“Umm…well, I’m not sure?” the kid asked, a puzzled look on his face.
“Here, pull your shoulder blades back tight, and squeeze them together. See how you could break something back there? Good. Or you can also think of it this way—imagine you’re on a beach, and three cute girls walk by. How would you stand?”
The kid automatically stood tall and puffed his chest out.
“That’s perfect! You want to keep that throughout the squatting movement. Step four is another important one. Remember why I said doing partial squats was so bad? Now, we need you to squat to parallel. This means that your femur, or your thigh bone, is parallel to the floor. Mr. L taught you what parallel means in geometry, right?”
“He sure did, Mr. G. Like this?”
“A bit lower…and that’s good. Stay in that position—you’re weight is on your heels, you’re chest is up, head forward, you have a nice arch in your back, and you’ve gone down to parallel. The last thing we need to do is push your knees out. So, I want you to take your elbows and use them to push those knees outwards, in line with your toes.”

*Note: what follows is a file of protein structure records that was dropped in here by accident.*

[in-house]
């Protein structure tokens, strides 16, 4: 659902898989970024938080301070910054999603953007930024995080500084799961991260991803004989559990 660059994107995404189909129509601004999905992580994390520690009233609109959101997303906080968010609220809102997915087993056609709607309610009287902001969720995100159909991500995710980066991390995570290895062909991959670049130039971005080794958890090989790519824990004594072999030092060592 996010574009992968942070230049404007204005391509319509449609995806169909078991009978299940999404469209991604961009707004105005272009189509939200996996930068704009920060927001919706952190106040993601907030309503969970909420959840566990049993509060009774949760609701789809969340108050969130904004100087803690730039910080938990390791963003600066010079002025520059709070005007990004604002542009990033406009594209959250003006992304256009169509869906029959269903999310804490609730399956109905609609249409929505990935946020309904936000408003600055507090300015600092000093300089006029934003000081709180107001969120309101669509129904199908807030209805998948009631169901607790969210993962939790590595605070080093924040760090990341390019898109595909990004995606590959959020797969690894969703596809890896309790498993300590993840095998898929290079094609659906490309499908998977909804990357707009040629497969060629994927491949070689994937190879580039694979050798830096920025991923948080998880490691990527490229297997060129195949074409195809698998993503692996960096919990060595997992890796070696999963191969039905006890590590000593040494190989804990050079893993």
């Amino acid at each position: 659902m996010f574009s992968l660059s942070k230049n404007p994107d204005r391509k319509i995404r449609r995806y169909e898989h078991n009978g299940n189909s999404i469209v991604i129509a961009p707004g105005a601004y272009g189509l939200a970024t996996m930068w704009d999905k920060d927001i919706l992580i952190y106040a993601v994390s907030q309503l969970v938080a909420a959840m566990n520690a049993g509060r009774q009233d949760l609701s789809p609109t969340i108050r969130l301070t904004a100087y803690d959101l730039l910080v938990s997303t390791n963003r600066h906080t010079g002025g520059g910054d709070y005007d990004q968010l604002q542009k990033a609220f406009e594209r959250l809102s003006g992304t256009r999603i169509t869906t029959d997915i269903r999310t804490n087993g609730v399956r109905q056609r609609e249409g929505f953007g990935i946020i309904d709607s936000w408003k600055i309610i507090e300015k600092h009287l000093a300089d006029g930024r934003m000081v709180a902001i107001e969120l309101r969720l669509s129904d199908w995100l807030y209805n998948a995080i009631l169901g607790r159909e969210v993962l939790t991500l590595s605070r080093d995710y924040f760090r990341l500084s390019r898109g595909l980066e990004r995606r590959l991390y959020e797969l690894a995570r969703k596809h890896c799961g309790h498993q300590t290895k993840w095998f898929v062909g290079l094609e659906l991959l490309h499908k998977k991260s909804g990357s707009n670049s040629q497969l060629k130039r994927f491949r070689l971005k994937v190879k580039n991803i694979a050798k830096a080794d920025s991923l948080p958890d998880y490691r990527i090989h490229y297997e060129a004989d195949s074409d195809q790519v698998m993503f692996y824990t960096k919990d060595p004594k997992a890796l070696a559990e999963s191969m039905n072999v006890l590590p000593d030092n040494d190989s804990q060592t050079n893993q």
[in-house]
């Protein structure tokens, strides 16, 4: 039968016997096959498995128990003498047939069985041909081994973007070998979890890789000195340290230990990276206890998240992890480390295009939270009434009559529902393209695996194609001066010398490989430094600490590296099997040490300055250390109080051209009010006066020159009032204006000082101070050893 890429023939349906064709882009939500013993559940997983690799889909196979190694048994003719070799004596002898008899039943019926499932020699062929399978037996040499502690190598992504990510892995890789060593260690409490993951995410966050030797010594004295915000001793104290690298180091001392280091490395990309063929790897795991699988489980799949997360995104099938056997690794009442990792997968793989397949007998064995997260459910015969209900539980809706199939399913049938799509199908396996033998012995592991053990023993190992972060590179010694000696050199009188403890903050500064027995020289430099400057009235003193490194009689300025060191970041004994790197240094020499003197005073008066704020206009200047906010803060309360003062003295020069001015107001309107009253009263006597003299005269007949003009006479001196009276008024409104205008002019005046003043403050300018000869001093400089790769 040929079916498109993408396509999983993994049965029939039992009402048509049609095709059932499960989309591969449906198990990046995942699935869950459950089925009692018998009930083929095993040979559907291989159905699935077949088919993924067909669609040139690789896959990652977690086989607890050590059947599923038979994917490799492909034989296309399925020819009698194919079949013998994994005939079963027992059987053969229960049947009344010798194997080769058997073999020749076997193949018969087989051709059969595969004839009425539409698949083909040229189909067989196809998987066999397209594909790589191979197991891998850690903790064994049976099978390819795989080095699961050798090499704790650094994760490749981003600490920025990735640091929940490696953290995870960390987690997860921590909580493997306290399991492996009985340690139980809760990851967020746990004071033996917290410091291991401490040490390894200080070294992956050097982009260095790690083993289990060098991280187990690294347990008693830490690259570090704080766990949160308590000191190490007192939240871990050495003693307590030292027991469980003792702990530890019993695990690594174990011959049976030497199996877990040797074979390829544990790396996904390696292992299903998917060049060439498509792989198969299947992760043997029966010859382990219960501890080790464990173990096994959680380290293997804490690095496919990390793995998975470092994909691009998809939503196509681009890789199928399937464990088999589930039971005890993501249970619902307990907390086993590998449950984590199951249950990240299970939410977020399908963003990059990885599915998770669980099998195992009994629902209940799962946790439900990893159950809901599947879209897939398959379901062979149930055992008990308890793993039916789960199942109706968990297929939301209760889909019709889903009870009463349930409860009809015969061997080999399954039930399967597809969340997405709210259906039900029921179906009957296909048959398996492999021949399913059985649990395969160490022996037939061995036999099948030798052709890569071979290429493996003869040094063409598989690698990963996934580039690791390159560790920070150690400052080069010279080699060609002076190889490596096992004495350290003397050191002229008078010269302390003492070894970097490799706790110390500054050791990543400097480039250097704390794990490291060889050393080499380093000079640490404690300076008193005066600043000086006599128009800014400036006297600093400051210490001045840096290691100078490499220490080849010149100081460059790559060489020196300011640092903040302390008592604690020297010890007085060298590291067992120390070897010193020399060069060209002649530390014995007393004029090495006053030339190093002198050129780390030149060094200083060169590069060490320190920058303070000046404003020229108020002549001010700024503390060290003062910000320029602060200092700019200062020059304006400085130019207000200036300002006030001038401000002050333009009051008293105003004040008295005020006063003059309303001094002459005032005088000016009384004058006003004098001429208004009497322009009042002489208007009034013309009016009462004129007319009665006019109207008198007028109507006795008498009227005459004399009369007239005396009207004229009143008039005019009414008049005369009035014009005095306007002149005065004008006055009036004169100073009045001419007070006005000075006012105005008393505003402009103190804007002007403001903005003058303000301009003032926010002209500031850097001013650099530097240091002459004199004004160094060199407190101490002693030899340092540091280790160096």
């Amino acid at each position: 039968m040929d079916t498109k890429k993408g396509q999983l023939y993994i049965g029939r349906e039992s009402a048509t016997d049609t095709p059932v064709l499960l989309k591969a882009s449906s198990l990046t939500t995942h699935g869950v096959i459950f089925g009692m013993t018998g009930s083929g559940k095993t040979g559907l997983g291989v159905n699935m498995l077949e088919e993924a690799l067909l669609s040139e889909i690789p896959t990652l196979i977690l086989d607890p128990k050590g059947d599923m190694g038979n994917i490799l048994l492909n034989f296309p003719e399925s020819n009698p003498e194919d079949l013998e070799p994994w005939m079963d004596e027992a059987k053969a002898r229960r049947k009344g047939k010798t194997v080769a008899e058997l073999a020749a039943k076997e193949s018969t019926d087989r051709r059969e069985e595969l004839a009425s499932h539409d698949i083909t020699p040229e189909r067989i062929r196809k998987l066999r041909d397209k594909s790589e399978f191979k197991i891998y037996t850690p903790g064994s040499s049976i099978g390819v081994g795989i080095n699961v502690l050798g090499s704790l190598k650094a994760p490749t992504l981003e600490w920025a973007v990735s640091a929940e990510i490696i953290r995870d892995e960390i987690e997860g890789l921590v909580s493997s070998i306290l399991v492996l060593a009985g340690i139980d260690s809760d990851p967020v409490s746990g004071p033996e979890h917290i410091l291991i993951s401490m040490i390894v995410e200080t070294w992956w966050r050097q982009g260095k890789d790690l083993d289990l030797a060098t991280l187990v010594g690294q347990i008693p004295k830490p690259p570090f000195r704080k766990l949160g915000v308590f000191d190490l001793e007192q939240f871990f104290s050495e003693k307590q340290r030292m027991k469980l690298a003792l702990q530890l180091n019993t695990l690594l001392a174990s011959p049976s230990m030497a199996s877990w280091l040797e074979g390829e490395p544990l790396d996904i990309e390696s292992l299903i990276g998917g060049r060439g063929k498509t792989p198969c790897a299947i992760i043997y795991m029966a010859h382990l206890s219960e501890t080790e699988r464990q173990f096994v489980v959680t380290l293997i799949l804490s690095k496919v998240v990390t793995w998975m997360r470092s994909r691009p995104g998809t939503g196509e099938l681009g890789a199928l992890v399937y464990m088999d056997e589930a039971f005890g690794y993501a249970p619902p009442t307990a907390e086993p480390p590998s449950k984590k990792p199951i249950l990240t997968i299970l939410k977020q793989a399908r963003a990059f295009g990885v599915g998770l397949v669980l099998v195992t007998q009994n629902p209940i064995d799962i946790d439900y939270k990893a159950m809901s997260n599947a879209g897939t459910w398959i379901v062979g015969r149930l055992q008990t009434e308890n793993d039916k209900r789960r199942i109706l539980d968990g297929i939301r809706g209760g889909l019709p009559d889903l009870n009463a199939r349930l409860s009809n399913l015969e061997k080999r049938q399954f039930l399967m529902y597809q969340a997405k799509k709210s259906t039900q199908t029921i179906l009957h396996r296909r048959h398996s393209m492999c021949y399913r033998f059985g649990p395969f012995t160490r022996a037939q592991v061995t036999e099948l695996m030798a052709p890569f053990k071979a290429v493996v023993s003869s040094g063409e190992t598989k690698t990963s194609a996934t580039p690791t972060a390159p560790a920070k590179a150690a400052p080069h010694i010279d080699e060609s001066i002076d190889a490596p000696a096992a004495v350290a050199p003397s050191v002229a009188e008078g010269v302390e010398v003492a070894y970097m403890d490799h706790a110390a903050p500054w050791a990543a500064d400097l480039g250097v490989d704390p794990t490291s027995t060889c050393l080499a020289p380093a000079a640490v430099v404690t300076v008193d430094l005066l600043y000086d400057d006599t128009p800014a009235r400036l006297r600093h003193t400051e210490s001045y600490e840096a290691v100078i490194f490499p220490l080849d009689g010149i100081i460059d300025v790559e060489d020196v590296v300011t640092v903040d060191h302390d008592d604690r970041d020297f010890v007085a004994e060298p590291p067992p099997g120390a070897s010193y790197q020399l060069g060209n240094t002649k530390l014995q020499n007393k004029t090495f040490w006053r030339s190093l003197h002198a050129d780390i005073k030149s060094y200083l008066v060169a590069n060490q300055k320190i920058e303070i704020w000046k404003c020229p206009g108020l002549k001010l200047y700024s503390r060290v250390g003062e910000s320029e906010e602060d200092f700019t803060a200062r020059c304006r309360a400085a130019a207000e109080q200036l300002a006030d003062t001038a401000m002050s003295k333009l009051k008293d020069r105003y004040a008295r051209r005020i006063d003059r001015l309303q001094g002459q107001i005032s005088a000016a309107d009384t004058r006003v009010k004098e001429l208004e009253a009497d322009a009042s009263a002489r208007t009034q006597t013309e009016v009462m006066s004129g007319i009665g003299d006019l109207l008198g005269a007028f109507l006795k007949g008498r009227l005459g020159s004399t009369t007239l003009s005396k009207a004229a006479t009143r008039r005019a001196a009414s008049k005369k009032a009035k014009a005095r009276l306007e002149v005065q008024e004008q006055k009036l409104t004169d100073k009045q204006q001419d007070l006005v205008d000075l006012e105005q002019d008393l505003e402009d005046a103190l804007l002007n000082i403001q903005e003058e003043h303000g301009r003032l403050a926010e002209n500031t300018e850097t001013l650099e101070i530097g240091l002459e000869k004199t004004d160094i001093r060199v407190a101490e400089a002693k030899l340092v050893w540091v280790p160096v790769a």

“Wow! That burns!!” the kid replied, gasping for air.
“Yea, you’re not used to this position, so it will burn for a while. Here, let me help you up. Let’s do three sets of five of those, without any weight, and hold that bottom position for a second to get used to it. After that, we’ll start doing some goblet squats, where you’ll hold a dumbbell in front of you, at your chin. Then, when those get easy, we’ll move to front squats. Finally, we’ll let you do back squats again…this time with less weight, but a lot better form and function. Sound good?”
“Sounds good, Mr. G! Looking forward to it!”
Chris has been certified through NASM and the IYCA and currently holds a certification as a High School Strength and Conditioning Specialist. He has worked with several athletic teams: including running a “dryland” program for a local swim team the past four years, working with track and field throwing athletes, and developing a strength and conditioning program for a growing basketball program. He is constantly looking for new material and owns several dozen books on fitness, listens to the fitcast in his car, and surfs the internet for new information from the great minds in the fitness field: Eric Cressey, Dan John, Mike Boyle, Gray Cook, and Todd Bumgardner, to name a few. Chris currently lives in the Harrisburg, PA area and works as a teacher at a local high school. Some of his hobbies include lifting (of course), basketball, music, and motorcycles.